Why Parents Underestimate Boys’ Flexibility and Resiliency
Parents in general, and particularly parents of kids with ADHD, tend to grossly under-estimate their sons’ ability and willingness to push themselves out of their comfort zones, try new things, and demonstrate a level of cognitive flexibility. Here is why that happens, and what you can do to stop it.
“Can I pack him lunch? He won’t eat what you’ll have.”
“He’ll never do that activity. He wouldn’t try it when we wanted to go as a family.”
“He won’t be able to handle that.”
Without fail, each year before my summer camp starts, I receive a litany of questions or comments from parents about what they perceive their sons cannot or will not do. Over the last four years, they have been wrong 9 out of 10 times.
Parents in general, and particularly parents of kids with ADHD, tend to grossly under-estimate their sons’ ability and willingness to push themselves out of their comfort zones, try new things, and demonstrate a level of cognitive flexibility.
When I hear these types of comments before camp starts, here is what I explain to parents:
Kids are not fragile; they are ‘anti-fragile.’ If your son is socially motivated — if he wants to be around other boys his age and feel a sense of belonging — he will exhibit a much greater degree of resiliency and cognitive flexibility than he ever will with his family. Why? Because feeling included and being part of a male peer group holds tremendous value to him, even if he does not verbally articulate this to you.
Often, I begin to see this strong social motivation develop around age 10 to 11, although it is perfectly normal if the desire to be part of a male peer group develops earlier or a little later.
Before presuming what your son won’t or can’t do, I encourage you to ask yourself these questions:
- Do I want my son to have the opportunity to have fun and have shared experiences with other kids that cultivate connections? Do I want him to try new things or is it more important that I protect him from experiencing temporary discomfort? How will protecting him from temporary discomfort help him over the long term?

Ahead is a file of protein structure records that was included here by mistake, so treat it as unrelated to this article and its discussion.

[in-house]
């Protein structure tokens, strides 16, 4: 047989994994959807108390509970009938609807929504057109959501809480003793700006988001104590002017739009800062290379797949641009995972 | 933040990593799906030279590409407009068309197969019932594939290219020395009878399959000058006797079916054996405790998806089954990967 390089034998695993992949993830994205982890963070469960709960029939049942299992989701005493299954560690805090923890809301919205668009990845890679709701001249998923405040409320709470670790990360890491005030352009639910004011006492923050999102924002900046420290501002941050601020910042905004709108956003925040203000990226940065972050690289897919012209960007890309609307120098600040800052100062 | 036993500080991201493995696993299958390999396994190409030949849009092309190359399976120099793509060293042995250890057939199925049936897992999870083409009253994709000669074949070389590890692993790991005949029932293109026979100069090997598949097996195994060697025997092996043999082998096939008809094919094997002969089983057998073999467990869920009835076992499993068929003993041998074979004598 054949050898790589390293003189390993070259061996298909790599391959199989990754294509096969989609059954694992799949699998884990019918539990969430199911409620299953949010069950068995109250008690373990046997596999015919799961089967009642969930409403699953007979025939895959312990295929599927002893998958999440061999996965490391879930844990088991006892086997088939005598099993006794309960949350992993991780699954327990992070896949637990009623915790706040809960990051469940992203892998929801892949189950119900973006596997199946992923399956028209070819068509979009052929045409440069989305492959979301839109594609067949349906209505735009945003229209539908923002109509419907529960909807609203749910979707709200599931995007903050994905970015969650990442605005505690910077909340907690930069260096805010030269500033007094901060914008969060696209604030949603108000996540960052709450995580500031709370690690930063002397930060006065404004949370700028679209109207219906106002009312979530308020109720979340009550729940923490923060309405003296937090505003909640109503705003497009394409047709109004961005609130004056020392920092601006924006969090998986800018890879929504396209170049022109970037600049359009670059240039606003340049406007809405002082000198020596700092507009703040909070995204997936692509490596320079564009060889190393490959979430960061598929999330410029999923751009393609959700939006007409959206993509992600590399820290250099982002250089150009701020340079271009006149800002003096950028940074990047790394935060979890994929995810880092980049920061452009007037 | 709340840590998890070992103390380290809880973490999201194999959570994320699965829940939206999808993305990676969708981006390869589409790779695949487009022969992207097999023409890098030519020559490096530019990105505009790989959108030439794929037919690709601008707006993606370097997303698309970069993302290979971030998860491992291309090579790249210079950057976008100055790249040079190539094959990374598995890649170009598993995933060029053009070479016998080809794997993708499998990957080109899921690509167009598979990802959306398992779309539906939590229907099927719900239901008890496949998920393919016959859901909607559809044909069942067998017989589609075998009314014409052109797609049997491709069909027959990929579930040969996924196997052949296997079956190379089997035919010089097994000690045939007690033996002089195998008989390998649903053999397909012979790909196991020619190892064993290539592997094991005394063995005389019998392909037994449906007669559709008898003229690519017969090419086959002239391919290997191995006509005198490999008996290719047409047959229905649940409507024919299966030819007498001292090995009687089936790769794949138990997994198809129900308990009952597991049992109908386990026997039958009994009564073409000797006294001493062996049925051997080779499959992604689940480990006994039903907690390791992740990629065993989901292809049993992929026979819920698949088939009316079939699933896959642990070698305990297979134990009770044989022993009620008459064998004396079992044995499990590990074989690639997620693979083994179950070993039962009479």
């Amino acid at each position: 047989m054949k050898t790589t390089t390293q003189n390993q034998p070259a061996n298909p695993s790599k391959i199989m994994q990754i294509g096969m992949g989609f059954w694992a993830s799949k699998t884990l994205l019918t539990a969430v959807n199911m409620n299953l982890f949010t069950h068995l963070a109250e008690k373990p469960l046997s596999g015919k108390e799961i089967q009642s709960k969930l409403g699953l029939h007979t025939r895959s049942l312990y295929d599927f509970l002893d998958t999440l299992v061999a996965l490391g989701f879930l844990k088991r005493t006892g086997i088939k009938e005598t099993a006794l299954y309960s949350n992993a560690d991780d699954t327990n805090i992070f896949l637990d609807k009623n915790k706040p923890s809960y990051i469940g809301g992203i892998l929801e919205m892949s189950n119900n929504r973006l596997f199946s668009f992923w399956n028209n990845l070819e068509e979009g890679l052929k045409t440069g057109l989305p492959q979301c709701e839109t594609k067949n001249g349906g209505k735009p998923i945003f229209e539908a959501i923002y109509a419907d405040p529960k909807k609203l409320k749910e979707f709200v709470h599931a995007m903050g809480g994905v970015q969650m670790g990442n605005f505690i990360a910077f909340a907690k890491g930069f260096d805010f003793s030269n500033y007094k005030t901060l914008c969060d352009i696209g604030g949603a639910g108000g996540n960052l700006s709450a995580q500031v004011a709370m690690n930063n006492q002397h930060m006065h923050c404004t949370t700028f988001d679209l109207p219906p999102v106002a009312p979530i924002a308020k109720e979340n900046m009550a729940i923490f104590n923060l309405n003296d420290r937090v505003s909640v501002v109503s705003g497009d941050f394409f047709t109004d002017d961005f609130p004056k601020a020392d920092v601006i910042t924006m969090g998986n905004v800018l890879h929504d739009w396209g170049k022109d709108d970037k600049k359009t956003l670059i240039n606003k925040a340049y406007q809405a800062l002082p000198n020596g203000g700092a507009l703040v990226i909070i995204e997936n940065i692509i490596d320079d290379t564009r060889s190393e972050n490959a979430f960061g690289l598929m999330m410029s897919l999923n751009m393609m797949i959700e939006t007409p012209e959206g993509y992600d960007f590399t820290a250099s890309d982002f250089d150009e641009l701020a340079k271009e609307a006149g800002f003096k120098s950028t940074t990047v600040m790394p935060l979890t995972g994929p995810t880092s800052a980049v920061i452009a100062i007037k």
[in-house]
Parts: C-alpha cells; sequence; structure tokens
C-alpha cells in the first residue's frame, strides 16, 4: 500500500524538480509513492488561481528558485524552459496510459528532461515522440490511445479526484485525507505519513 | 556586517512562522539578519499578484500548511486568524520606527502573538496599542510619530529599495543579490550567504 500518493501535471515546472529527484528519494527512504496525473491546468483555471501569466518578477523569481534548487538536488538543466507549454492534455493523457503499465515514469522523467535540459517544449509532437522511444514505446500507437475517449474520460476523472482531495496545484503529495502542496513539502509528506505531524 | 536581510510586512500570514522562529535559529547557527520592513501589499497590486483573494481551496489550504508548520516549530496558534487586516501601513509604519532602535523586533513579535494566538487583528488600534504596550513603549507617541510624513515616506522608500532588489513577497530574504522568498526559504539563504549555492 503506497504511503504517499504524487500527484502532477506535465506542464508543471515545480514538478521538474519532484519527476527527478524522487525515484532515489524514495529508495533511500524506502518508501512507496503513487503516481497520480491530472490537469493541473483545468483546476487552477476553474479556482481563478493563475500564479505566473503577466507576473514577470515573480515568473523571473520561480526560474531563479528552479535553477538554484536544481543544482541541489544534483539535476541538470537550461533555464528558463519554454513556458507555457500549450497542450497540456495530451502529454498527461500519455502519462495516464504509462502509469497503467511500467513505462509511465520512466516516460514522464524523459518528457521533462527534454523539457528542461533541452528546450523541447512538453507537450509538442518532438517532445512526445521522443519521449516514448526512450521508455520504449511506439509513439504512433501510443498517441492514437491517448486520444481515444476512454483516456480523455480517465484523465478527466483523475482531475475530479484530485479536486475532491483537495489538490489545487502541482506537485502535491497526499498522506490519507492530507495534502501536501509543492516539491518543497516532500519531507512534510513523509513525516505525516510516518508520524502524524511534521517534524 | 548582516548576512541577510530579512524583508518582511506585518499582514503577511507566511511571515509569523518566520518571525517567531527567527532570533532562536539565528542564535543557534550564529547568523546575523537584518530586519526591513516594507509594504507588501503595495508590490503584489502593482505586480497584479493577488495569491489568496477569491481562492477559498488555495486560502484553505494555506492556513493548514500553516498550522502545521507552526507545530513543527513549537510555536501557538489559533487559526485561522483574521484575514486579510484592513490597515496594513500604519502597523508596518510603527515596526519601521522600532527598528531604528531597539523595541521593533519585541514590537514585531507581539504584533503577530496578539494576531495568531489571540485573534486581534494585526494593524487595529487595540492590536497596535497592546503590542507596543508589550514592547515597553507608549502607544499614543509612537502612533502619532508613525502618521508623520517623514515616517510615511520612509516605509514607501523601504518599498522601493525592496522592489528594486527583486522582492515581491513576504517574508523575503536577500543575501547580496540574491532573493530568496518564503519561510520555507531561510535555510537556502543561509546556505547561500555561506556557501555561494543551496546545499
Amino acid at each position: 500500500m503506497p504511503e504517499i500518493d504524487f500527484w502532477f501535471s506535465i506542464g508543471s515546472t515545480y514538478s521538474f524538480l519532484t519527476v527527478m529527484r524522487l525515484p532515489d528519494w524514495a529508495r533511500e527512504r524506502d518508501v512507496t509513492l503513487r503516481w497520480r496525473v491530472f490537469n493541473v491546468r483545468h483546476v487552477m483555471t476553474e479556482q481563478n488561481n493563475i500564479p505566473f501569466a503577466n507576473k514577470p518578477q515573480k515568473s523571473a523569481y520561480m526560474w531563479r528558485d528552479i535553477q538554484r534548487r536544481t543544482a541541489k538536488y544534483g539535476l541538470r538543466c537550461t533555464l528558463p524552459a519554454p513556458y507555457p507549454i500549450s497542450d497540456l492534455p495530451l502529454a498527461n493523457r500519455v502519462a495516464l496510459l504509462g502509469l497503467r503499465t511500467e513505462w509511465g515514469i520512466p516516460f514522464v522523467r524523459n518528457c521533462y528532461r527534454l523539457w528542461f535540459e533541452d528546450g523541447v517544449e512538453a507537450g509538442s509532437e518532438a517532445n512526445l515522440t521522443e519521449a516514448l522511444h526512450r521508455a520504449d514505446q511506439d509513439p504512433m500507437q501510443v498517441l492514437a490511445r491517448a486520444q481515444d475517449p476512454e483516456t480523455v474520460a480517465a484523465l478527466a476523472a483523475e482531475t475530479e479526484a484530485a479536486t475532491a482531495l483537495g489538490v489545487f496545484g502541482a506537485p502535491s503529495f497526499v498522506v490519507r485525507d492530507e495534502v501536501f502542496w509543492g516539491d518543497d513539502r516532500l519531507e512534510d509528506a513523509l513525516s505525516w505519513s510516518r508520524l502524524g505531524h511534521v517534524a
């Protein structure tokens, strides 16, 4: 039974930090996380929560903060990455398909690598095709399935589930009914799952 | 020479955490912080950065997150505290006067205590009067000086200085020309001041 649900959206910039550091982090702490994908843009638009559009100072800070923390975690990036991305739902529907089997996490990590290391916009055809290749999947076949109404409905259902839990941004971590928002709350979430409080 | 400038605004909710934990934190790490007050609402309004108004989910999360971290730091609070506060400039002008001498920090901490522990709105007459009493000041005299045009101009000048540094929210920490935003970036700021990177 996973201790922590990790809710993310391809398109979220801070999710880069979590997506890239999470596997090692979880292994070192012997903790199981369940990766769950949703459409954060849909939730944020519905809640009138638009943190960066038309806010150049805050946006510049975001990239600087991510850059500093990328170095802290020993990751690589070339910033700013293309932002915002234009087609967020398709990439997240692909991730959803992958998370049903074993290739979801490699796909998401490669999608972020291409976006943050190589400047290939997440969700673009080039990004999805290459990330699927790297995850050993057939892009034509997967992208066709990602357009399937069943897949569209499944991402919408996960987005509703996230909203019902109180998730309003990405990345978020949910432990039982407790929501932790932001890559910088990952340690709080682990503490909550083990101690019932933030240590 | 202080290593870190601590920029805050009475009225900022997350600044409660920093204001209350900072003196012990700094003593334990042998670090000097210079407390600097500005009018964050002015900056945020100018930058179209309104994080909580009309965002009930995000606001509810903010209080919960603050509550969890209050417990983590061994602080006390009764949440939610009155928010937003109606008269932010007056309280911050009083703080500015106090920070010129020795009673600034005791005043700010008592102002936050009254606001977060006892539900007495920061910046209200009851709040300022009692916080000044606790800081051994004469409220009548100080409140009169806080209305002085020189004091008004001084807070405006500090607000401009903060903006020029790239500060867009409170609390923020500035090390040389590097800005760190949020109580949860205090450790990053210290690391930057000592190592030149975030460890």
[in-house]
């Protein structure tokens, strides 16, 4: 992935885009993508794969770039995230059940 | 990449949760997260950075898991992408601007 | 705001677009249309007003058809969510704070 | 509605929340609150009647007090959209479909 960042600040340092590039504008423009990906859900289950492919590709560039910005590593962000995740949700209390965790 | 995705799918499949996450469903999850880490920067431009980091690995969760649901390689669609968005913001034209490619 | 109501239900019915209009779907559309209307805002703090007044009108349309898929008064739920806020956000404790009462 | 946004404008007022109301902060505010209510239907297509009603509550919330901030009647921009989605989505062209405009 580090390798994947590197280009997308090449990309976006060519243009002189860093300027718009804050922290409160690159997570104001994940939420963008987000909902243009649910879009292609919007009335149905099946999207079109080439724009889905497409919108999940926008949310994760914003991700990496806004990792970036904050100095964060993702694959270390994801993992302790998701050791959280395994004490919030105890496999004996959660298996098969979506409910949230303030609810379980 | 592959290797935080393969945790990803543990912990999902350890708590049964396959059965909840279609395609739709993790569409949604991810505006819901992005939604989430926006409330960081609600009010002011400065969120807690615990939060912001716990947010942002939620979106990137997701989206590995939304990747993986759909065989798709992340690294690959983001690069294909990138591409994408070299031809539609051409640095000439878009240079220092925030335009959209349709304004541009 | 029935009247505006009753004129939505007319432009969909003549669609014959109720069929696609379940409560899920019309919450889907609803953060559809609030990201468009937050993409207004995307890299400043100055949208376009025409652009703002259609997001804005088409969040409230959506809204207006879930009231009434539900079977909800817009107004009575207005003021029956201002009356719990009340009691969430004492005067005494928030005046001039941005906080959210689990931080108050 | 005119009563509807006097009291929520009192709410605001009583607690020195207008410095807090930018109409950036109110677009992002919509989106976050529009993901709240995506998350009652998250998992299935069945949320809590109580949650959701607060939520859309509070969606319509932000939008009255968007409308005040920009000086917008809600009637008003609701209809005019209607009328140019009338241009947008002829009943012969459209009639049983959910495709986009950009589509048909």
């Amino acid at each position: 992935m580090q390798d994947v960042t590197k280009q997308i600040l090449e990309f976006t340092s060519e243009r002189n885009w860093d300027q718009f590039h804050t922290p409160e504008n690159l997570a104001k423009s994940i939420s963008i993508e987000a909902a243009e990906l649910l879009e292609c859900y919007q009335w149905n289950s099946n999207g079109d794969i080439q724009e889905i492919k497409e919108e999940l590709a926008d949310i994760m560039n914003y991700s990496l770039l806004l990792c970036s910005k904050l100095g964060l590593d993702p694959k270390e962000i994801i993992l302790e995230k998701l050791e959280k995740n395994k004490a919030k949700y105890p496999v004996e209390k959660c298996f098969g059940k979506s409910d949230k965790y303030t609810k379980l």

- If I do not provide my son with the opportunity to try new things and push himself out of his comfort zone, what does he have to gain? What does he risk missing out on?
- If I under-estimate my son, am I sending him the message that I perceive him as fragile? Do I want to convey this, or do I want him to feel ‘anti-fragile?’
- Am I projecting my own anxiety onto my son? Am I scared he’s going to be upset with me if I push him out of his comfort zone?
- What do I have to gain by under-estimating my son’s capacity for flexibility and resiliency?
Kids with ADHD often have difficulty with episodic memory, meaning they often do not recall past experiences and the emotions associated with those experiences (unless they are very strong emotions). They also do not easily apply what they learned from past experiences to the present. That said, it is critical that parents help to bridge those connections for and with them.
One effective way to bridge those connections for your son is to use declarative language —not imperative language like “get your shoes” or “do your homework. “When a person doesn’t respond to an imperative statement, they are viewed as non-compliant or a behavioral challenge if it continues to happen,” said Linda Murphy, CCC-SLP, author of the Declarative Language Handbook (#CommissionsEarned), in her ADHD Dude Live interview. “In contrast, declarative language is a comment. You are stating an observation, a memory, something you are planning for, or something you notice, but you are not putting a demand on a child to do anything in particular. You are making a statement that invites the child to observe or think.”
I teach declarative language strategies in Webinar 1 of Executive Function Crash Course because it is so critical to helping your son build flexibility, resiliency, and confidence in his abilities. It also teaches him that you are confident in his capacity to grow.
I encourage you to not under-estimate your son or project your own “stuff” onto him. The best thing you can do for him is teach him that you see him as capable and resilient, and that you value his desire to be part of a peer group.
Resilience in Boys with ADHD: Next Steps
- Learn: How to Teach Flexibility to an Argumentative Teen with ADHD
- Read: Boys 2 Men: When ADHD and Puberty Collide
- Answer: Is It ADHD or “Boys Being Boys”
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